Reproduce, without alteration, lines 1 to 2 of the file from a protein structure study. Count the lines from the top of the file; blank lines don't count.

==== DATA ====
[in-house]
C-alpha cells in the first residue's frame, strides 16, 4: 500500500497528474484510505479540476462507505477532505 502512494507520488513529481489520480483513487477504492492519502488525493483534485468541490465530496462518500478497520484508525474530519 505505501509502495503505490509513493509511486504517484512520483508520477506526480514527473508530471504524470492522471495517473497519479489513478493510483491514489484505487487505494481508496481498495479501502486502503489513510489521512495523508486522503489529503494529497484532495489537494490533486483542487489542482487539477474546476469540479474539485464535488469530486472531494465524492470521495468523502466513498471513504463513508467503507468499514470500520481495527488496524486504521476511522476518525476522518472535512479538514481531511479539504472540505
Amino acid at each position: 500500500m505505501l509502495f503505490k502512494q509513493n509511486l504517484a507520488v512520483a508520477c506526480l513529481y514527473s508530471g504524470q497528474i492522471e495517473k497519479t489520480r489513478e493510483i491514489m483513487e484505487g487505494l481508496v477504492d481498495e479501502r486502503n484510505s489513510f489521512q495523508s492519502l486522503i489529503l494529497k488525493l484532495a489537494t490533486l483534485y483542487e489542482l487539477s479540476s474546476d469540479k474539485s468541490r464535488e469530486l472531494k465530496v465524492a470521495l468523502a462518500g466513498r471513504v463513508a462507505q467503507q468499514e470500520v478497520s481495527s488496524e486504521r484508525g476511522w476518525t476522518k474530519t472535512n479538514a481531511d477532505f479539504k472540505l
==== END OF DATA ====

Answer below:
[in-house]
C-alpha cells in the first residue's frame, strides 16, 4: 500500500497528474484510505479540476462507505477532505 502512494507520488513529481489520480483513487477504492492519502488525493483534485468541490465530496462518500478497520484508525474530519 505505501509502495503505490509513493509511486504517484512520483508520477506526480514527473508530471504524470492522471495517473497519479489513478493510483491514489484505487487505494481508496481498495479501502486502503489513510489521512495523508486522503489529503494529497484532495489537494490533486483542487489542482487539477474546476469540479474539485464535488469530486472531494465524492470521495468523502466513498471513504463513508467503507468499514470500520481495527488496524486504521476511522476518525476522518472535512479538514481531511479539504472540505